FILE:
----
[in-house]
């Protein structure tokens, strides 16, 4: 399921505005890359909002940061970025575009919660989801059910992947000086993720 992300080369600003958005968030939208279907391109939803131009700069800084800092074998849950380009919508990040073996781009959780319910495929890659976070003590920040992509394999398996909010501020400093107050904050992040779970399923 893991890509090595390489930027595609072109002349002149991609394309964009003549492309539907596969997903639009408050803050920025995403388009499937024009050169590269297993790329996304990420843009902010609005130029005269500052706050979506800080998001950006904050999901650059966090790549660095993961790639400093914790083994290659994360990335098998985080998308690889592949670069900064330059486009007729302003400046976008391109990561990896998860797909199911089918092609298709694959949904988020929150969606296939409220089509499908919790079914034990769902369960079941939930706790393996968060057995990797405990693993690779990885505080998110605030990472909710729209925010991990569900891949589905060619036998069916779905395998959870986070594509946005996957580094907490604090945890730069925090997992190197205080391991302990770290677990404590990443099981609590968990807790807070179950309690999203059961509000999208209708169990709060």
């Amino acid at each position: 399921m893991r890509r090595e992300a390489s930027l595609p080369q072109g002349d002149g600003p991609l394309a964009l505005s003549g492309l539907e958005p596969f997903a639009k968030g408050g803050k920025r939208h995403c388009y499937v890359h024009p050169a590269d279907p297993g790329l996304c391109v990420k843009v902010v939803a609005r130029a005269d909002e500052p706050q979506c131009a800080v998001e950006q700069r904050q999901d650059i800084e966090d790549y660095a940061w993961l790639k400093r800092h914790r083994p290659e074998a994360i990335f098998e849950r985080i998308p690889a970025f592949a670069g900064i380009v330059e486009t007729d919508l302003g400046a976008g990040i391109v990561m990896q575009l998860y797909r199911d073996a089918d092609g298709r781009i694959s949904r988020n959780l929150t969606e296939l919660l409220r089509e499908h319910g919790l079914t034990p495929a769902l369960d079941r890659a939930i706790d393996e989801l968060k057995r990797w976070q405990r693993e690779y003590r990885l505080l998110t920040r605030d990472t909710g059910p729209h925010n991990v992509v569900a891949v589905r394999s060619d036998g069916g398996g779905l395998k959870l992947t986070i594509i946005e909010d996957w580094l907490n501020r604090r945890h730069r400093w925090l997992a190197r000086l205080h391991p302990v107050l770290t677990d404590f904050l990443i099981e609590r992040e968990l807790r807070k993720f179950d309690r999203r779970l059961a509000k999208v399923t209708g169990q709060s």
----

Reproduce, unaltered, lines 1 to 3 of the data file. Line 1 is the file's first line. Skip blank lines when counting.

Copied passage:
[in-house]
């Protein structure tokens, strides 16, 4: 399921505005890359909002940061970025575009919660989801059910992947000086993720 992300080369600003958005968030939208279907391109939803131009700069800084800092074998849950380009919508990040073996781009959780319910495929890659976070003590920040992509394999398996909010501020400093107050904050992040779970399923 893991890509090595390489930027595609072109002349002149991609394309964009003549492309539907596969997903639009408050803050920025995403388009499937024009050169590269297993790329996304990420843009902010609005130029005269500052706050979506800080998001950006904050999901650059966090790549660095993961790639400093914790083994290659994360990335098998985080998308690889592949670069900064330059486009007729302003400046976008391109990561990896998860797909199911089918092609298709694959949904988020929150969606296939409220089509499908919790079914034990769902369960079941939930706790393996968060057995990797405990693993690779990885505080998110605030990472909710729209925010991990569900891949589905060619036998069916779905395998959870986070594509946005996957580094907490604090945890730069925090997992190197205080391991302990770290677990404590990443099981609590968990807790807070179950309690999203059961509000999208209708169990709060």
């Amino acid at each position: 399921m893991r890509r090595e992300a390489s930027l595609p080369q072109g002349d002149g600003p991609l394309a964009l505005s003549g492309l539907e958005p596969f997903a639009k968030g408050g803050k920025r939208h995403c388009y499937v890359h024009p050169a590269d279907p297993g790329l996304c391109v990420k843009v902010v939803a609005r130029a005269d909002e500052p706050q979506c131009a800080v998001e950006q700069r904050q999901d650059i800084e966090d790549y660095a940061w993961l790639k400093r800092h914790r083994p290659e074998a994360i990335f098998e849950r985080i998308p690889a970025f592949a670069g900064i380009v330059e486009t007729d919508l302003g400046a976008g990040i391109v990561m990896q575009l998860y797909r199911d073996a089918d092609g298709r781009i694959s949904r988020n959780l929150t969606e296939l919660l409220r089509e499908h319910g919790l079914t034990p495929a769902l369960d079941r890659a939930i706790d393996e989801l968060k057995r990797w976070q405990r693993e690779y003590r990885l505080l998110t920040r605030d990472t909710g059910p729209h925010n991990v992509v569900a891949v589905r394999s060619d036998g069916g398996g779905l395998k959870l992947t986070i594509i946005e909010d996957w580094l907490n501020r604090r945890h730069r400093w925090l997992a190197r000086l205080h391991p302990v107050l770290t677990d404590f904050l990443i099981e609590r992040e968990l807790r807070k993720f179950d309690r999203r779970l059961a509000k999208v399923t209708g169990q709060s």